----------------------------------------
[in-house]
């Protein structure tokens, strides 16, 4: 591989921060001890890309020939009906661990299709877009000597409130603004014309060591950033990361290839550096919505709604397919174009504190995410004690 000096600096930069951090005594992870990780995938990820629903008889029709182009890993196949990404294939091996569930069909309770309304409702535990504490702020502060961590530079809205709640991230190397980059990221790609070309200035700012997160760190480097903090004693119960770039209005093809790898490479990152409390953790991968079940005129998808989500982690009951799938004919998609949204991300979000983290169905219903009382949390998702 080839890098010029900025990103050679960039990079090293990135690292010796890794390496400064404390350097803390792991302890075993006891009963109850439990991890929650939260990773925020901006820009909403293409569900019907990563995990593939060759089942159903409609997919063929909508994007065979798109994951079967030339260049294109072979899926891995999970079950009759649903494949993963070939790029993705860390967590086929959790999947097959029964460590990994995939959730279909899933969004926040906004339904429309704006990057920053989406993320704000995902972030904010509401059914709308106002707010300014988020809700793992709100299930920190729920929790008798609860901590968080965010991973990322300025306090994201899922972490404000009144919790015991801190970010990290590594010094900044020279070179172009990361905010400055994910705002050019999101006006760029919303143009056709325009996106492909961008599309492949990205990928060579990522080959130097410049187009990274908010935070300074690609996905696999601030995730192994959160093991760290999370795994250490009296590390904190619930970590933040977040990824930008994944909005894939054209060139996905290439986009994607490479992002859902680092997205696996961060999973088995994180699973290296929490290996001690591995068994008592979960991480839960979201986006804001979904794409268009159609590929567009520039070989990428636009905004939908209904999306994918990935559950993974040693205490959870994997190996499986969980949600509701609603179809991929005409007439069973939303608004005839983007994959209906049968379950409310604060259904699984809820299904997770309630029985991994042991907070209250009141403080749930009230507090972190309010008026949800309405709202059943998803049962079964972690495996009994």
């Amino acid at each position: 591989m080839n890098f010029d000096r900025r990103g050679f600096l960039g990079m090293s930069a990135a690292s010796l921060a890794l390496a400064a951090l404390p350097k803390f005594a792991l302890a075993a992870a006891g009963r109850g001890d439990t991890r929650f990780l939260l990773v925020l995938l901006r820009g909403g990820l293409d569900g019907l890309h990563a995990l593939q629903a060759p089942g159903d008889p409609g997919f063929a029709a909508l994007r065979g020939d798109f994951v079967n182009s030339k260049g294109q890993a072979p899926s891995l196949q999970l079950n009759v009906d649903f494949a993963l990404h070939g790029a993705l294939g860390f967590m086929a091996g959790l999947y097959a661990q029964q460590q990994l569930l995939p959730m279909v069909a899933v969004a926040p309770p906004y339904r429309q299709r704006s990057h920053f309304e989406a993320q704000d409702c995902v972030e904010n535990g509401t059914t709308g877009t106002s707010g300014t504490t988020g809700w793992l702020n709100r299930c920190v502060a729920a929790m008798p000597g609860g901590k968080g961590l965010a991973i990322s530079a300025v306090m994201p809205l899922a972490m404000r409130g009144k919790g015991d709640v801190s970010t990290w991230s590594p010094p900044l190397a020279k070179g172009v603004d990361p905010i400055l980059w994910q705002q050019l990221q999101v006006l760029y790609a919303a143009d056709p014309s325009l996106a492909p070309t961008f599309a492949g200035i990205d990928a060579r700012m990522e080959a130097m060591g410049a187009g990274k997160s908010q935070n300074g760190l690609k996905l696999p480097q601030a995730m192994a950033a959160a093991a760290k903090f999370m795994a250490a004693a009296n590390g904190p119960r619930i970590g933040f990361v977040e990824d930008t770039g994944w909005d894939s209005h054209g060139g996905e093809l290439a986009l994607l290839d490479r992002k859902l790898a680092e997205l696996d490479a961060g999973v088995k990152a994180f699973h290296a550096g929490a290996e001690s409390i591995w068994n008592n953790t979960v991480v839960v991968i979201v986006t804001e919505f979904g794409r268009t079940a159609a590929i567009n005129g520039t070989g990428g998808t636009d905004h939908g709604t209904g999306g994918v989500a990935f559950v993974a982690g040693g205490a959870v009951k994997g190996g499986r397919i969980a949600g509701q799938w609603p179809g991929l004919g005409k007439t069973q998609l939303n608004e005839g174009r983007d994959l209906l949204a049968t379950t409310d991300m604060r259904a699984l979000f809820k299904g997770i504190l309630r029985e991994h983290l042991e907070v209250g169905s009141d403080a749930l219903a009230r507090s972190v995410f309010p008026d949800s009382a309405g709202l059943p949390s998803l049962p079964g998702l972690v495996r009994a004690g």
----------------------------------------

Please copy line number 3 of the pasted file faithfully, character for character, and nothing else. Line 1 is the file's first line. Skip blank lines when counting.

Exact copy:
């Amino acid at each position: 591989m080839n890098f010029d000096r900025r990103g050679f600096l960039g990079m090293s930069a990135a690292s010796l921060a890794l390496a400064a951090l404390p350097k803390f005594a792991l302890a075993a992870a006891g009963r109850g001890d439990t991890r929650f990780l939260l990773v925020l995938l901006r820009g909403g990820l293409d569900g019907l890309h990563a995990l593939q629903a060759p089942g159903d008889p409609g997919f063929a029709a909508l994007r065979g020939d798109f994951v079967n182009s030339k260049g294109q890993a072979p899926s891995l196949q999970l079950n009759v009906d649903f494949a993963l990404h070939g790029a993705l294939g860390f967590m086929a091996g959790l999947y097959a661990q029964q460590q990994l569930l995939p959730m279909v069909a899933v969004a926040p309770p906004y339904r429309q299709r704006s990057h920053f309304e989406a993320q704000d409702c995902v972030e904010n535990g509401t059914t709308g877009t106002s707010g300014t504490t988020g809700w793992l702020n709100r299930c920190v502060a729920a929790m008798p000597g609860g901590k968080g961590l965010a991973i990322s530079a300025v306090m994201p809205l899922a972490m404000r409130g009144k919790g015991d709640v801190s970010t990290w991230s590594p010094p900044l190397a020279k070179g172009v603004d990361p905010i400055l980059w994910q705002q050019l990221q999101v006006l760029y790609a919303a143009d056709p014309s325009l996106a492909p070309t961008f599309a492949g200035i990205d990928a060579r700012m990522e080959a130097m060591g410049a187009g990274k997160s908010q935070n300074g760190l690609k996905l696999p480097q601030a995730m192994a950033a959160a093991a760290k903090f999370m795994a250490a004693a009296n590390g904190p119960r619930i970590g933040f990361v977040e990824d930008t770039g994944w909005d894939s209005h054209g060139g996905e093809l290439a986009l994607l290839d490479r992002k859902l790898a680092e997205l696996d490479a961060g999973v088995k990152a994180f699973h290296a550096g929490a290996e001690s409390i591995w068994n008592n953790t979960v991480v839960v991968i979201v986006t804001e919505f979904g794409r268009t079940a159609a590929i567009n005129g520039t070989g990428g998808t636009d905004h939908g709604t209904g999306g994918v989500a990935f559950v993974a982690g040693g205490a959870v009951k994997g190996g499986r397919i969980a949600g509701q799938w609603p179809g991929l004919g005409k007439t069973q998609l939303n608004e005839g174009r983007d994959l209906l949204a049968t379950t409310d991300m604060r259904a699984l979000f809820k299904g997770i504190l309630r029985e991994h983290l042991e907070v209250g169905s009141d403080a749930l219903a009230r507090s972190v995410f309010p008026d949800s009382a309405g709202l059943p949390s998803l049962p079964g998702l972690v495996r009994a004690g």